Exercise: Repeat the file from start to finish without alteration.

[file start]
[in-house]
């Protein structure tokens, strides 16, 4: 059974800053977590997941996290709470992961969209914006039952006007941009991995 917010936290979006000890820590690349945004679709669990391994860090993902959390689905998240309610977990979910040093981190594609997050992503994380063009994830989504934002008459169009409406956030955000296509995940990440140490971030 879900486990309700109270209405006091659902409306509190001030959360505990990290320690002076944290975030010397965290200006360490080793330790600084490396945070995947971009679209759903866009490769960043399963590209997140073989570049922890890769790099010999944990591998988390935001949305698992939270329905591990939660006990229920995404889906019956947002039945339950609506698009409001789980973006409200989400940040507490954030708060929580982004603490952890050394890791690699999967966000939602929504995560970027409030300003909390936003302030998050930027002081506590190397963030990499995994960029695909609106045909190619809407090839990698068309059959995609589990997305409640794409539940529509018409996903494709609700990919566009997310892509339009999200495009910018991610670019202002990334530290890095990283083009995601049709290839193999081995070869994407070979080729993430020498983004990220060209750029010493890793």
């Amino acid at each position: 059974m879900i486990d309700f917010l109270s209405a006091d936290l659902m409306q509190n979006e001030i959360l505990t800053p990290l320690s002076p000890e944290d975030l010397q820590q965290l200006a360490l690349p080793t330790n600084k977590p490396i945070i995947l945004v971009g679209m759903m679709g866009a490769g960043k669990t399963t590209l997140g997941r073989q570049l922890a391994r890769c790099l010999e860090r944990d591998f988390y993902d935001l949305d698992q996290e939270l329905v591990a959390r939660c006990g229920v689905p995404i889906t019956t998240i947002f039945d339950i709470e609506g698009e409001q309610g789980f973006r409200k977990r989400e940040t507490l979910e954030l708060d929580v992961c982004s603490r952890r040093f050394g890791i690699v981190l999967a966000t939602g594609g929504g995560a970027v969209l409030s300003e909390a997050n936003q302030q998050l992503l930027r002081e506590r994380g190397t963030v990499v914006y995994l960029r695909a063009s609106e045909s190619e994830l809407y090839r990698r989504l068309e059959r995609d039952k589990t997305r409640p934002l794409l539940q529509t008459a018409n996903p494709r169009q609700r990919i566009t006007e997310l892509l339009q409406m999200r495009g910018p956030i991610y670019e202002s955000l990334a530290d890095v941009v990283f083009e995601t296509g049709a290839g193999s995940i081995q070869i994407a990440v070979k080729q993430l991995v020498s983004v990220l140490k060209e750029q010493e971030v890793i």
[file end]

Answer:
[in-house]
């Protein structure tokens, strides 16, 4: 059974800053977590997941996290709470992961969209914006039952006007941009991995 917010936290979006000890820590690349945004679709669990391994860090993902959390689905998240309610977990979910040093981190594609997050992503994380063009994830989504934002008459169009409406956030955000296509995940990440140490971030 879900486990309700109270209405006091659902409306509190001030959360505990990290320690002076944290975030010397965290200006360490080793330790600084490396945070995947971009679209759903866009490769960043399963590209997140073989570049922890890769790099010999944990591998988390935001949305698992939270329905591990939660006990229920995404889906019956947002039945339950609506698009409001789980973006409200989400940040507490954030708060929580982004603490952890050394890791690699999967966000939602929504995560970027409030300003909390936003302030998050930027002081506590190397963030990499995994960029695909609106045909190619809407090839990698068309059959995609589990997305409640794409539940529509018409996903494709609700990919566009997310892509339009999200495009910018991610670019202002990334530290890095990283083009995601049709290839193999081995070869994407070979080729993430020498983004990220060209750029010493890793």
């Amino acid at each position: 059974m879900i486990d309700f917010l109270s209405a006091d936290l659902m409306q509190n979006e001030i959360l505990t800053p990290l320690s002076p000890e944290d975030l010397q820590q965290l200006a360490l690349p080793t330790n600084k977590p490396i945070i995947l945004v971009g679209m759903m679709g866009a490769g960043k669990t399963t590209l997140g997941r073989q570049l922890a391994r890769c790099l010999e860090r944990d591998f988390y993902d935001l949305d698992q996290e939270l329905v591990a959390r939660c006990g229920v689905p995404i889906t019956t998240i947002f039945d339950i709470e609506g698009e409001q309610g789980f973006r409200k977990r989400e940040t507490l979910e954030l708060d929580v992961c982004s603490r952890r040093f050394g890791i690699v981190l999967a966000t939602g594609g929504g995560a970027v969209l409030s300003e909390a997050n936003q302030q998050l992503l930027r002081e506590r994380g190397t963030v990499v914006y995994l960029r695909a063009s609106e045909s190619e994830l809407y090839r990698r989504l068309e059959r995609d039952k589990t997305r409640p934002l794409l539940q529509t008459a018409n996903p494709r169009q609700r990919i566009t006007e997310l892509l339009q409406m999200r495009g910018p956030i991610y670019e202002s955000l990334a530290d890095v941009v990283f083009e995601t296509g049709a290839g193999s995940i081995q070869i994407a990440v070979k080729q993430l991995v020498s983004v990220l140490k060209e750029q010493e971030v890793i």